Stronger FDA oversight might have prevented the fungal meningitis outbreak… (CJ Gunther / European Pressphoto…)
So far, 31 people have died of fungal meningitis and nearly 400 more have been sickened by contaminated steroid shots made by the New England Compounding Center in Framingham, Mass. Could these deaths and illnesses have been avoided?
It’s a distinct possibility, argues Boston University law professor Kevin Outterson in a commentary published online this week by the New England Journal of Medicine.
Outterson, who specializes in healthcare law and pharmaceutical markets, says that a 1997 law would have given the U.S. Food and Drug Administration more authority to regulate compounding pharmacies – except that some of its provisions were overturned by the Supreme Court in 2002.
“It’s possible that if the Supreme Court hadn’t struck down [the law], the tragedy at NECC could have been averted,” Outterson wrote.
The case was called Thompson vs. Western States Medical. At issue was whether Congress could forbid compounding pharmacies from advertising the drugs they sold.
The ban was put in place because these pharmacies are supposed to fill prescriptions only for drugs that aren’t readily available – producing low-dose pills, for example, or a liquid form of a medicine that is normally sold in a capsule. Under these circumstances, “advertising was unnecessary,” Outterson explained.
But seven pharmacies challenged the 1997 law – an amendment to the Food, Drug and Cosmetic Act known as Section 503A – as an unconstitutional restriction of free speech. In a 5-4 vote, the justices agreed. The other provisions of the law wound up in regulatory limbo.
The FDA did issue a policy guide asserting its authority to require the compounding pharmacies to follow certain rules. Among them:
* The pharmacies could not make significant quantities of drugs before having prescriptions for them in hand.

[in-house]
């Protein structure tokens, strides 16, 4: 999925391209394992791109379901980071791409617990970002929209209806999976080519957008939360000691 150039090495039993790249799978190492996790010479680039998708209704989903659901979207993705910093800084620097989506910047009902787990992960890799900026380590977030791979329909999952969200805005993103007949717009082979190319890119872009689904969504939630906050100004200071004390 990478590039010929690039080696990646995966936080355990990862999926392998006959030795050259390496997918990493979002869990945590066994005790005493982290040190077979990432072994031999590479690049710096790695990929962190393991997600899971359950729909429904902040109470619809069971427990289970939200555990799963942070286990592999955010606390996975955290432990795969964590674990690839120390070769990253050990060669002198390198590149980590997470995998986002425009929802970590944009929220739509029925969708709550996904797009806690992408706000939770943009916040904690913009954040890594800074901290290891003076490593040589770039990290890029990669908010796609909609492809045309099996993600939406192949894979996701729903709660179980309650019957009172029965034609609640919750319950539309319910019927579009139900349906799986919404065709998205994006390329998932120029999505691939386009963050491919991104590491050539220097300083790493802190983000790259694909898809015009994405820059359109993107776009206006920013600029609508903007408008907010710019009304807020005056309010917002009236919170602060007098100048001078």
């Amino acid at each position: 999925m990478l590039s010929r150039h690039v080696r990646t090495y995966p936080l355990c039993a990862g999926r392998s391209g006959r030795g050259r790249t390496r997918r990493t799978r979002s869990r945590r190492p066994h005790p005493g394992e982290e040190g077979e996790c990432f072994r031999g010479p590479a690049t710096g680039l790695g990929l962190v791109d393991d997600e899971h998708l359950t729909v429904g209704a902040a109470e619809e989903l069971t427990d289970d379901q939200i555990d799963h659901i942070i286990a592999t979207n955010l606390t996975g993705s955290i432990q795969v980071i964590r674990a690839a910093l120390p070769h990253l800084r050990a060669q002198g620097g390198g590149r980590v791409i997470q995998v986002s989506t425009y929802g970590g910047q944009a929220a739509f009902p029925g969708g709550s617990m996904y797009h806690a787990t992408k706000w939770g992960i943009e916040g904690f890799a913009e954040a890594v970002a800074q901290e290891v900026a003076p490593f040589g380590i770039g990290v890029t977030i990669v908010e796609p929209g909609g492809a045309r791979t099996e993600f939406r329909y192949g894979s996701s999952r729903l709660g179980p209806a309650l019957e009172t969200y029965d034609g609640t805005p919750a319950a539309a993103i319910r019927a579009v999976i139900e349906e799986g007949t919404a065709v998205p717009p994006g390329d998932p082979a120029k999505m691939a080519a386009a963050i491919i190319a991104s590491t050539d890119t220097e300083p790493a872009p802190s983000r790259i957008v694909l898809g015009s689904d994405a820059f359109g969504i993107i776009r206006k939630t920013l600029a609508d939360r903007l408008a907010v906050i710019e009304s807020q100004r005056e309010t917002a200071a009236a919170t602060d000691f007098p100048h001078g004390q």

* The pharmacies could not use manufacturing or testing equipment designed for large commercial operations.
* The pharmacies must follow the laws and regulations of the states where they operate.
NECC appears to have violated all three of these conditions with its production of preservative-free methylprednisolone acetate, Outterson wrote.
The FDA is not well-equipped to protect consumers from unscrupulous – or merely sloppy – compounding pharmacies, he said. There are thousands of compounding pharmacies in the U.S., but they don’t have to submit any records to the FDA; in fact, they don’t even have to tell the FDA that they’re in business. If inspectors want to visit a manufacturing facility, pharmacies can go to court to keep them out for months at a time.
“If Section 503A had not been struck down, both the FDA and Massachusetts would have been more directly involved in regulating NECC for more than a decade,” Outterson wrote.
New legislation is needed to give regulators a fighting chance to protect public health, according to an editorial published along with Outterson’s commentary. The journal threw its support behind a new bill sponsored by Democratic Congressman Edward J. Markey of Massachusetts. If passed, the Verifying Authority and Legality in Drug (VALID) Compounding Act would make pharmacies like NECC that “operate as drug manufacturers” accountable to FDA regulations, according to the editorial.
“Regulators need a strong mandate to protect the public health,” the editorial says. “Too many patients have suffered and died as a result of compounding errors, which should be made a thing of the past.”
In a final note, Outterson noted that there isn’t good medical evidence that injections of steroids like the one made by NECC really work to relieve back and joint pain. A 1991 study in the New England Journal of Medicine concluded the treatment is “of little value,” and a 2009 analysis in the journal Spine found that “there is insufficient evidence to support the use of injection therapy in subacute and chronic low-back pain.”
Regarding the current outbreak, Outterson wrote: “These problems cannot be laid entirely at the feet of compounders when clinicians persist in clinical practices despite weak evidence of efficacy.”
You can read the commentary online here, and the editorial here.
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